Bronx-Whitestone Bridge

As part of the recent rehabilitation of the Bronx-Whitestone Bridge, Nab removed existing stiffening trusses which were added to the bridge during the mid 1940s. The bridge, built in 1939, was designed and built without the trusses, used to stiffen the bridge.
Once the trusses were removed, Nab added wind fairings, wedge-shaped fiberglass panels. This was the first application of composite wind fairings on a major suspension bridge. Now completed, the Bronx-Whitestone Bridge has been restored to its sleek former beauty as designed by famed bridge builder, Othmar Ammann.


 
Seventy Second Street Subway Station Renovation

Nab Construction rehabilitated the 72nd Street Subway Station located on the upper west side of Manhattan. Highlights of this extensive 34 million dollar renovation and expansion project included a new station building, construction of two new elevators to provide access to both train platforms for customers with disabilities, and lengthening both platforms to accommodate more passengers.


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Throgs Neck Bridge

Nab Construction recently rehabilitated the Throgs Neck Bridge which spans the Long Island Sound. The Throgs Neck Bridge, opened in 1961, provides a vital link between the Bronx and Queens.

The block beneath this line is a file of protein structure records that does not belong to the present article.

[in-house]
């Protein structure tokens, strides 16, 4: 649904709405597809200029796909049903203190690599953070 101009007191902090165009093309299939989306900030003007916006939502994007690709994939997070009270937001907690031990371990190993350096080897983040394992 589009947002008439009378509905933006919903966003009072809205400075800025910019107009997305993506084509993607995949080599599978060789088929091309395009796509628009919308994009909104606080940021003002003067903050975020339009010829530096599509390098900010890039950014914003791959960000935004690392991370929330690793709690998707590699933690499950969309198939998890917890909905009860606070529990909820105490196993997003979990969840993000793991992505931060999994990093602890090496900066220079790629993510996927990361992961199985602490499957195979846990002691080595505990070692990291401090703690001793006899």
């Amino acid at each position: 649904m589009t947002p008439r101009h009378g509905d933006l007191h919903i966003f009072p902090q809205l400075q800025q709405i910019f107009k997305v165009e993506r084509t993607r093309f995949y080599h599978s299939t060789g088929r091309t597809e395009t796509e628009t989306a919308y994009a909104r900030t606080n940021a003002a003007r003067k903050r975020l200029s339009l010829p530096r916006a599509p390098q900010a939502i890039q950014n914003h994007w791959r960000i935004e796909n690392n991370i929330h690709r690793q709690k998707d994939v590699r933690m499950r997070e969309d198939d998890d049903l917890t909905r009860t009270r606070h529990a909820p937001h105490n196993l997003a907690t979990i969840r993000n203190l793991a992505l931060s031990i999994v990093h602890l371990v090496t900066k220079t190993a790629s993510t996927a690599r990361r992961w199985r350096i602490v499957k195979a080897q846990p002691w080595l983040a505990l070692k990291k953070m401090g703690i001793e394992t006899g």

Nab removed and replaced deteriorated sections of stringers, replaced floor truss battens, reinforced stringer webs and replaced lateral bracing stiffener angles. The steel repairs were performed with minimal interruption to the 150,000 vehicles that use the bridge daily. Careful planning was necessary since repairs required jacking the existing structure under live load.


 
6th Avenue IND Line Vent Plant Reconstruction

Nab Construction Corporation is currently reconstructing and expanding existing fan chambers on the Lower East Side of Manhattan. The primary goal of this project is to upgrade and modernize NYCT’s track ventilation/fan system for four different subway tunnels.


 
Park Avenue Viaduct

Built between 1892 and 1894, the Park Avenue Viaduct carries more than 530 trains a day into and out of Grand Central Terminal. Nab was General Contractor for the rehabilitation of the deteriorated mile-long, four-track-wide stretch from 110th to 132nd Street, and restoration of the passenger station at 125th Street.
The elevated track deck rested on three corroded north-south steel girders. Nab designed, fabricated, and bolted onto the girders, steel reinforcement plates that fit each weakened area.